A Quick Look at the AFC North 1st Round Picks

TJ WattThis really will be a quick look, and furthermore it is live as of 11:00 pm. The picture will go up when I know who the Steelers have picked. With any luck I can use one of the pictures already in the archives from my mock drafts.

More thorough analysis will come when the excitement dies down. (And for that matter it’s pretty hard to “analyze” a draft pick before several years are up.) But we can’t just abnegate our responsibility as a fan base, which is, of course, to decide, based upon the draft picks, who is going to win the Super Bowl. So here goes:

Cleveland Browns:

It remains to be seen how well Moneyball-type stats analysis works on a game with such small sample sizes. That said, I have to like the Browns’ stockpiling of draft picks. Or at least I would if I were a Browns fan. How well they use them remains to be seen, but surely it would be difficult to do worse than the previous five or ten administrations. Here’s what they’ve done so far:

Round 1 Pick 1: It’s going to be DE Myles Garrett. I’m writing this before the pick, and it just will. Everyone says this, and with good cause, because if you go by the NFL.com prospect ratings, Garrett is almost an entire point (out of 10) above the next highest prospect – they rated him at a 7.6, with the next best guy, DE Solomon Thomas, rated at 6.8. That’s a big difference.

That said, the Browns have been on the clock an awfully long time, considering this is supposed to be a slam dunk pick. But in the end they did pick Garrett. At least the guy has had a while to prepare for this. Here’s what Ben Roethlisberger and Le’Veon Bell have to look forward to (from his NFL.com draft profile):

His first three steps can throw an offense into disarray…Lightning-fast inside charge extremely disruptive against the run…Outstanding rate as a tackle finisher with running backs and quarterbacks rarely escaping his clutches.

It’s hard to imagine he even has weaknesses if he can do all that, but here are a few which give the rest of the AFC North some hope:

Relies heavily on tremendous athleticism and explosion. Still learning how to string moves together and work with a pass-rush plan. At times, will take too long to activate counter moves when initial attack has stalled. Effort level appears closely tied to fatigue level at times. As pass rusher, uses hands reactively too often rather than proactively.

He sounds like the real deal. We’ll see how quickly he has adjusted to the NFL in Game 1….

Next up, the Cincinnati Bengals. They had Pick No. 9, and there were a lot of good players left on the board as a result of a few head-scratchers, namely the Bears trading up for Trubinsky and the Panthers taking Christian McCaffrey. Nothing wrong with either guy, but both were somewhat overdrafted, according to the experts. McCaffrey possibly has Le’Veon Bell to thank for his draft spot, not just because Bell actually worked with him but because the league saw the value of what Bell does..

At any rate, the Bengals actually chose WR Jon Ross. Here’s some information off of his NFL.com profile:

Has home-run gear to yank the top off of defenses. Vertical speed demands respect and creates open throws underneath…Hands are generally solid…Natural ball-tracker who locates the deep ball early and watches it…Has returned at least one kickoff for a touchdown in each of his three years at Washington.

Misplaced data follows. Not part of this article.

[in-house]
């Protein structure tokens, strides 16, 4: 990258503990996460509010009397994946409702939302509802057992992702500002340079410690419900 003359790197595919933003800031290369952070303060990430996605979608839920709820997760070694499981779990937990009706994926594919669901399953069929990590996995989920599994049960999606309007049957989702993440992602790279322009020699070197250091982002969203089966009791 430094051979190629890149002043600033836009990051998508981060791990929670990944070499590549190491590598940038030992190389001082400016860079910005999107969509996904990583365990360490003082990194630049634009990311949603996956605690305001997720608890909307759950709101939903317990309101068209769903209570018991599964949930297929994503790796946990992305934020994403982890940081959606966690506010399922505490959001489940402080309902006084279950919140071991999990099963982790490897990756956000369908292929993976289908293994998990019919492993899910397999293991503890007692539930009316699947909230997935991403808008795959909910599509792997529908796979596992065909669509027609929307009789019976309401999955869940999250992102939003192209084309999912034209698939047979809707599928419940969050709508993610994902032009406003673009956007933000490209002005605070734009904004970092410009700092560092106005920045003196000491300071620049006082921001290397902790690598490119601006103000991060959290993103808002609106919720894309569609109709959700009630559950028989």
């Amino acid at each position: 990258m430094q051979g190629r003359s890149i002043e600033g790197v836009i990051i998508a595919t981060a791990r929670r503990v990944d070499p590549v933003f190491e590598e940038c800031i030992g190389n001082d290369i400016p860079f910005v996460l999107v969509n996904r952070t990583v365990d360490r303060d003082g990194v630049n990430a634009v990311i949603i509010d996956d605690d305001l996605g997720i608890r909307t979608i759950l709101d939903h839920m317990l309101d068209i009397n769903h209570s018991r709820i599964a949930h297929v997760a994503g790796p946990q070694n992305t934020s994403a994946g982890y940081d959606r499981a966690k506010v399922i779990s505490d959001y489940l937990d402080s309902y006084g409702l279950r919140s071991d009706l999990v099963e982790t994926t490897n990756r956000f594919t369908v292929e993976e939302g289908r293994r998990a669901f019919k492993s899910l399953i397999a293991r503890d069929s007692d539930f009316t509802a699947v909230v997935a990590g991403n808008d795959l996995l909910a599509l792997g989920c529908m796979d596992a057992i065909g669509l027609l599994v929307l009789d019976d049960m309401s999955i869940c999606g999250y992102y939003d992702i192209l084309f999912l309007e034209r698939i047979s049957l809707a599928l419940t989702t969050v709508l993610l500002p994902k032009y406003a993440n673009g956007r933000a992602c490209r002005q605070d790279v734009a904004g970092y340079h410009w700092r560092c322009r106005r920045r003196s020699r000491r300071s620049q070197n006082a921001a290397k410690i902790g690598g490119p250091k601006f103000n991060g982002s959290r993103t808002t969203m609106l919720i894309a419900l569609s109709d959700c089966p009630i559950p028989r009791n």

Of course he has some weaknesses:
Undersized with below-average play strength. Struggled to get into his routes cleanly and impact the game against the physical cornerbacks at Alabama…Has had a major injury to both knees. The long-term health of both knees will be a concern that has to be answered at the combine.

For the Bengals, this means there is now someone to take the pressure off A.J. Green. For the Steelers, it sounds like the recipe to defeat Tom Brady and the Pats is going to get some practice when playing the Bengals. The Steelers’ secondary is just going to have to get more physical.

The Browns also have a second pick (No. 12) as a result of a trade with Philadelphia last year. There are a ton of highly rated players on the board, now that the Chiefs traded up to No. 10 to take yet another flawed quarterback. He supposedly has the best arm in the draft, though, so perhaps they can graft it onto Alex Smith.

So who did the Browns pick? No one. They traded with the Texans instead. Who will probably take another quarterback… And in fact they took Deshaun Watson. After the trade for Brock Osweiler, the Browns have Houston’s first two picks next year.

In the meantime, I’m guessing the Browns are getting another boatload of picks. Apparently they took a leaf out of Bill Belichick’s pre-2013 or so strategy. They now have the 25th pick from Houston, unless, of course, they trade down yet again. So it’s on to the Baltimore Ravens, who have the 16th pick.

Still on the board is DE Jonathan Allen, the 3rd-rated player in the draft, as well as TE O. J. Howard and LB Reuben Foster. So who did they actually take? CB Marlon Humphrey. This is perhaps a bit of a surprise, as it seems as if there are better players left on the board. Here’s what Lance Zierlein saidHis NFL comparison, BTW, was Jimmy Smith, so maybe this makes the pick more comprehensible:

Talented height-weight-speed prospect who comes from NFL bloodlines. Might need time for his technique to catch up with his traits. Coverage inconsistencies could cause him to struggle against quality competition early on, but his mental makeup and recovery talent should help him pull through. Has the instincts and run-support skills to become an early starter for a zone-cover defense.

Here’s what really fascinated me, though – this quote was from the “scouting director for AFC team:”
“There are some things on tape that really worry you. If he has trouble playing the long ball it is going to be bombs away against him and his team might have to change how they cover because of that. Those issues usually don’t go away.” 
Hmm. Well, this is leaving some nice players for the Steelers, or so we can hope.